There are some people who keep at it I’ve noticed. Despite despair, disappointment, giving up on one endeavour because not enough people helped, or paid their membership, or canceled at the last minute, or backed out of a planned event, or said they would help but did not or everyone began fighting so things fizzled out. These people, step back for a bit, then a couple of years later, full of cheerful hope go right back to planning some more community events, running listserves, newsletters, making phone calls – for no money, only for love. Even if their friends (instead of pitching in) mock them and say, what’s the point of this? No one cares. Nothing’s really going to happen. Jeez, if we cared so much about what other people care about, would we not be working at HSBC or at least YRF? To these people who keep at it I say right on baby.
For the last few months a few of us have been regularly organizing documentary screenings in town. It’s a nice thing to see a fellow filmmaker’s work – to show it to other people – go out for a drink after. It’s an act of love from which all parties get a warmth and strength to sustain them along the not always easy path of their uncommon choices. Filmmakers have said at screenings, nothing matters as much as having your colleagues do this for you. I know I would feel the same. You’d imagine people more would want to do it too, but,well, it ain’t necessarily so it seems. Golly.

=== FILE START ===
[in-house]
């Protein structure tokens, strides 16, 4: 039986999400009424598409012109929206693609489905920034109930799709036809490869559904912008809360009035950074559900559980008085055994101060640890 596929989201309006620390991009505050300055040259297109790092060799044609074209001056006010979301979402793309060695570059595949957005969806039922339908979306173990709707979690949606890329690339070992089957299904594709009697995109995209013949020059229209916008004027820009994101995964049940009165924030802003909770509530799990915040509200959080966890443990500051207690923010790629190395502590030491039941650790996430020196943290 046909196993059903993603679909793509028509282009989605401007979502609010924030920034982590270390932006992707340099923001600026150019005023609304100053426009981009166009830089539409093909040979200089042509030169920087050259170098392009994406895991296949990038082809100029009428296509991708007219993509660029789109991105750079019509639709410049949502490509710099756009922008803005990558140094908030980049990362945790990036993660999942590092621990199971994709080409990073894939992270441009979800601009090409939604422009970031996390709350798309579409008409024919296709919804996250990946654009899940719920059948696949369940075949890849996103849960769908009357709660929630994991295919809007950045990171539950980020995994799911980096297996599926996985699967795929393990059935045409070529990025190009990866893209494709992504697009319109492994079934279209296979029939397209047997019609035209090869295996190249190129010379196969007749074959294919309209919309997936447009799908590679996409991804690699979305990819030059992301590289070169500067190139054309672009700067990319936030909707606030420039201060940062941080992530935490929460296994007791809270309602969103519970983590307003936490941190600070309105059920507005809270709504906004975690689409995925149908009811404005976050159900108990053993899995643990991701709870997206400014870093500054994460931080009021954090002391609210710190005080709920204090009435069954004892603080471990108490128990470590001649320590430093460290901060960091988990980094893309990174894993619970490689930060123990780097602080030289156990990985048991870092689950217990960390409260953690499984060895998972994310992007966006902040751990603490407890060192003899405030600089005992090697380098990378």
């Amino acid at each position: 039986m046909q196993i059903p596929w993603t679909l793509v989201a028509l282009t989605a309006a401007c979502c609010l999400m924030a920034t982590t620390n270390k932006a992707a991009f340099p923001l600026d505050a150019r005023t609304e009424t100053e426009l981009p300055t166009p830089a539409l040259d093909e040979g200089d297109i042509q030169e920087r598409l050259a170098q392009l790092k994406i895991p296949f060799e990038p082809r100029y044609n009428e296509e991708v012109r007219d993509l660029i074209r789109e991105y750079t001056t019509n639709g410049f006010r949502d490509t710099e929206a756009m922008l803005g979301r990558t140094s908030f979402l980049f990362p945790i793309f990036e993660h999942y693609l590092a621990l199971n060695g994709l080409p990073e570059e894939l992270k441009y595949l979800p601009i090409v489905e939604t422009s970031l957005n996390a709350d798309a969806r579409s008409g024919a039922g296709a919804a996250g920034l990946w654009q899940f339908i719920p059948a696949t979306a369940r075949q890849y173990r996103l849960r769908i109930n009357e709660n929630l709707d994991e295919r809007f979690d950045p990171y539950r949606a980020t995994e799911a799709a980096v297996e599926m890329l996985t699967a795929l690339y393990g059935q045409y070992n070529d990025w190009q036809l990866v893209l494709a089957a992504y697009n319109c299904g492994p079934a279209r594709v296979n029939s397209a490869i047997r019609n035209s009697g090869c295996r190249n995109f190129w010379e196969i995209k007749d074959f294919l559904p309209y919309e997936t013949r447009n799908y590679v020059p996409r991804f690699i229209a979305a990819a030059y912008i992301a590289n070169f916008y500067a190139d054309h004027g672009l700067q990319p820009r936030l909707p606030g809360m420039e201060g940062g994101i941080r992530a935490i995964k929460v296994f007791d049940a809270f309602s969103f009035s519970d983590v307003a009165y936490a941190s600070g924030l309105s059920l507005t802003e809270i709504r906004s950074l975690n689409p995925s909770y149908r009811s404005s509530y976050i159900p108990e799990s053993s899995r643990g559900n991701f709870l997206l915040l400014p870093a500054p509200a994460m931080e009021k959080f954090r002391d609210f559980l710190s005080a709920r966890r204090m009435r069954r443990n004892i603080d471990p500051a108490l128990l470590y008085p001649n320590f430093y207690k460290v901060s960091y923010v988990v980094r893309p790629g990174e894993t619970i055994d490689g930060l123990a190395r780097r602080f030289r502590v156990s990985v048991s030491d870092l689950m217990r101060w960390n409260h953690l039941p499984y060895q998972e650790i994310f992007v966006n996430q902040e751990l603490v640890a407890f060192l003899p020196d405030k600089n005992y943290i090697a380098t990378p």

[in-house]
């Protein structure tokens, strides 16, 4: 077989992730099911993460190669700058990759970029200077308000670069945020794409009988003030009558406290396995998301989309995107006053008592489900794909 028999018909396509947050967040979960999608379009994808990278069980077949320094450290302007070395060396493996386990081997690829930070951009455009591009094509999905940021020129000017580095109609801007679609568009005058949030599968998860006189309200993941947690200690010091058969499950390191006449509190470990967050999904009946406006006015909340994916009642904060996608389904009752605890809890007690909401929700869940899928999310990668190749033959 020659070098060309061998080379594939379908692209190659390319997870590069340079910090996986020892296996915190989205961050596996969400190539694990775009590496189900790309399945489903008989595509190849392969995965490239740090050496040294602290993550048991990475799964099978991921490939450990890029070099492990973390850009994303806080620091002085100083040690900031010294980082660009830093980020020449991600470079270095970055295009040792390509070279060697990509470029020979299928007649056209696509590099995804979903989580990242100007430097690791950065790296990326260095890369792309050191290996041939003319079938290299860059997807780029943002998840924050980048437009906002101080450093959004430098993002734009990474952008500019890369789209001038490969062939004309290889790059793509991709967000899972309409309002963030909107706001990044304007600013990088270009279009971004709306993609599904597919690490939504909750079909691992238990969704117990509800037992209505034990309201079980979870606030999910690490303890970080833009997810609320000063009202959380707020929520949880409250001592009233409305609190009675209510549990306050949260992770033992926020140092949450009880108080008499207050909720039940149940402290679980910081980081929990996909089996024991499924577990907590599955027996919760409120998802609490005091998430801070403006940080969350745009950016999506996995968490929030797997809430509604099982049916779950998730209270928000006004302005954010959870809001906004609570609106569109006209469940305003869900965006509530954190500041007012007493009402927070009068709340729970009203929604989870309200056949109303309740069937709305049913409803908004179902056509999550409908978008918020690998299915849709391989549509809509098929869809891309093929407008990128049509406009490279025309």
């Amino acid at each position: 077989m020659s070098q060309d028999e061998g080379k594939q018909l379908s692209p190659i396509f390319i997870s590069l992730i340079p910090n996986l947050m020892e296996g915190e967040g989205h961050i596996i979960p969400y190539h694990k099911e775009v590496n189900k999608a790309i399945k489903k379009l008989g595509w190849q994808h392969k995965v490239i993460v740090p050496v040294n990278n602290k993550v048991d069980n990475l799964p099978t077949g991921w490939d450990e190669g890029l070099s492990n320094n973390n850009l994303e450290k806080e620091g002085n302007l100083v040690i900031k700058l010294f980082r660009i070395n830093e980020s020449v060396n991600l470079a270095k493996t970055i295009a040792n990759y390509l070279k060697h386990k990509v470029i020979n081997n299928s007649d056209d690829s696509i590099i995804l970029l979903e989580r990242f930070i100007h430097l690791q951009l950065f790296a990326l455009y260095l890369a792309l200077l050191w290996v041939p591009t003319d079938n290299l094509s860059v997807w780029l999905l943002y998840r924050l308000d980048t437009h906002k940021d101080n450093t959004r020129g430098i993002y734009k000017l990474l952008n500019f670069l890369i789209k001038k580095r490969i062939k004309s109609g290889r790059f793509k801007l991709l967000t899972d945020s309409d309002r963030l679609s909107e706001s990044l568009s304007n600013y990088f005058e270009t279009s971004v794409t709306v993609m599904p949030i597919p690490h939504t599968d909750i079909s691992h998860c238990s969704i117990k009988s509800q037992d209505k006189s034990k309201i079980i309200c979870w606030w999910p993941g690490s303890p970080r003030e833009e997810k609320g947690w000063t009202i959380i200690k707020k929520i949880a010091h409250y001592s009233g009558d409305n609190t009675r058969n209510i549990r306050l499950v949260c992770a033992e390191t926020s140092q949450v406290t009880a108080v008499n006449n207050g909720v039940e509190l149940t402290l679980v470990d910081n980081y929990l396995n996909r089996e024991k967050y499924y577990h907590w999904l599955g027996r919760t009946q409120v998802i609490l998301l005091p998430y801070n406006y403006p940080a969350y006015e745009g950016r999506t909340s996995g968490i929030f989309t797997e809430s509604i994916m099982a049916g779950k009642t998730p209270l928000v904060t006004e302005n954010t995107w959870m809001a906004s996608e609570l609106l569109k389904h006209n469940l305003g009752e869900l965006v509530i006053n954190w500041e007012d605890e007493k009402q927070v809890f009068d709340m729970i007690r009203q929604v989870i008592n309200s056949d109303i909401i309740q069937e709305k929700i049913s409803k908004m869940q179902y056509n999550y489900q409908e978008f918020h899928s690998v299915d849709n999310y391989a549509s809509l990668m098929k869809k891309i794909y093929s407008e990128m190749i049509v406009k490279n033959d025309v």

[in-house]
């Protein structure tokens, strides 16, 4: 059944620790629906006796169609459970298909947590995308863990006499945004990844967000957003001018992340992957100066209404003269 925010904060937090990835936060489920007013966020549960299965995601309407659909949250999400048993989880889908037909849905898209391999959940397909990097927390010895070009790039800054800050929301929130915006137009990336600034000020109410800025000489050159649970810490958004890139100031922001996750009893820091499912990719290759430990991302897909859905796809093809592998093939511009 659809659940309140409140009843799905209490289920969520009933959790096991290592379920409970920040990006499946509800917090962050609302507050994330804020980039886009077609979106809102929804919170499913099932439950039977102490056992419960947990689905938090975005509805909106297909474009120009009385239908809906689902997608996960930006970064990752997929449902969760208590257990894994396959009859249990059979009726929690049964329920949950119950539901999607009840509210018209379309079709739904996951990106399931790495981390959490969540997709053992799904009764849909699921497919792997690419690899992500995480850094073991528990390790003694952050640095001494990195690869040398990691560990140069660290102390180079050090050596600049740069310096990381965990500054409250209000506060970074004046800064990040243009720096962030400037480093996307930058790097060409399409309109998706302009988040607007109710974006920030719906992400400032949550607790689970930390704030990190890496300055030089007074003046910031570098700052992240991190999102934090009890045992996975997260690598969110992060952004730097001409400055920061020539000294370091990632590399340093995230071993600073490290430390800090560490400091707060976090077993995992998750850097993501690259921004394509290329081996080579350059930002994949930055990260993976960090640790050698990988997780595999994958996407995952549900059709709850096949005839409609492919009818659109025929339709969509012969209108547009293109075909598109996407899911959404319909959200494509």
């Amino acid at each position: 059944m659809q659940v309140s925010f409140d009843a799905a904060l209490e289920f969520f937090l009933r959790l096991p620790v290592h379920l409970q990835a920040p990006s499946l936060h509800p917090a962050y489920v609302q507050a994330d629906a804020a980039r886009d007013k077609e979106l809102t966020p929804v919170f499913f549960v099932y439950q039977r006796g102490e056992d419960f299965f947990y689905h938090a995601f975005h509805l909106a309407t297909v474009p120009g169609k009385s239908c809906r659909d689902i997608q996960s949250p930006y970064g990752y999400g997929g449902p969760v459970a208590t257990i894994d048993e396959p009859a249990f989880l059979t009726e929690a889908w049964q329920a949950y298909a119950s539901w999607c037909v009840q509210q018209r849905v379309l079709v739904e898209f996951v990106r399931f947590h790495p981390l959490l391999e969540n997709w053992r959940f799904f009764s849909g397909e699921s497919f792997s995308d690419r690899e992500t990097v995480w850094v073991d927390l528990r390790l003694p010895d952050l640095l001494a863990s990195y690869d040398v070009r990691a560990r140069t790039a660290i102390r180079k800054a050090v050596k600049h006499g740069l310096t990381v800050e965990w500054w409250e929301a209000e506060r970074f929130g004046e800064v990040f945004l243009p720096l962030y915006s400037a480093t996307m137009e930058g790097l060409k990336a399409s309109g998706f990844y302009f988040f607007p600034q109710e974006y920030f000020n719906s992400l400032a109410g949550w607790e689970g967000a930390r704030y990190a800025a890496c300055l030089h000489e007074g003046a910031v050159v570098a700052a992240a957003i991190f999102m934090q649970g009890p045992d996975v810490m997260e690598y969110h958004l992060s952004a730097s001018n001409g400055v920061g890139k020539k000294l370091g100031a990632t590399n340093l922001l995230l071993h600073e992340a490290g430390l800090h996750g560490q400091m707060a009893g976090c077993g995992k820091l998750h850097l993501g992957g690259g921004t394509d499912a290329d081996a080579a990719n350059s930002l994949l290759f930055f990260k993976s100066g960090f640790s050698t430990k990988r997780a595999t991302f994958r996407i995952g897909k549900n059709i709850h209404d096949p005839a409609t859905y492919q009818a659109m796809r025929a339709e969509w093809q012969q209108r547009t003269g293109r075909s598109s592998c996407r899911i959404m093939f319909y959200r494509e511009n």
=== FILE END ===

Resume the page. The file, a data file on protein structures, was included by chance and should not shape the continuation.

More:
In the last few days in sundry fora people have been talking about starting up their own TV stations, distribution networks etc. The air is full of talk about independence and alternatives. But few people extend the artistic generosity of making sure their colleagues’ films are seen, bought, promoted when it comes down to the wire. Some people don’t even come to watch – although they watch everything that comes out of the commercial mainstream, in the cinema hall for 200 bucks. For a smaller film they prefer to borrow a DVD. The same people might then exhort the “community” to come support their work in some way because it is independent and alternative – as if the one on the borrowed DVD wasn’t. I find this convenient use of the language of independence depressingly cynical.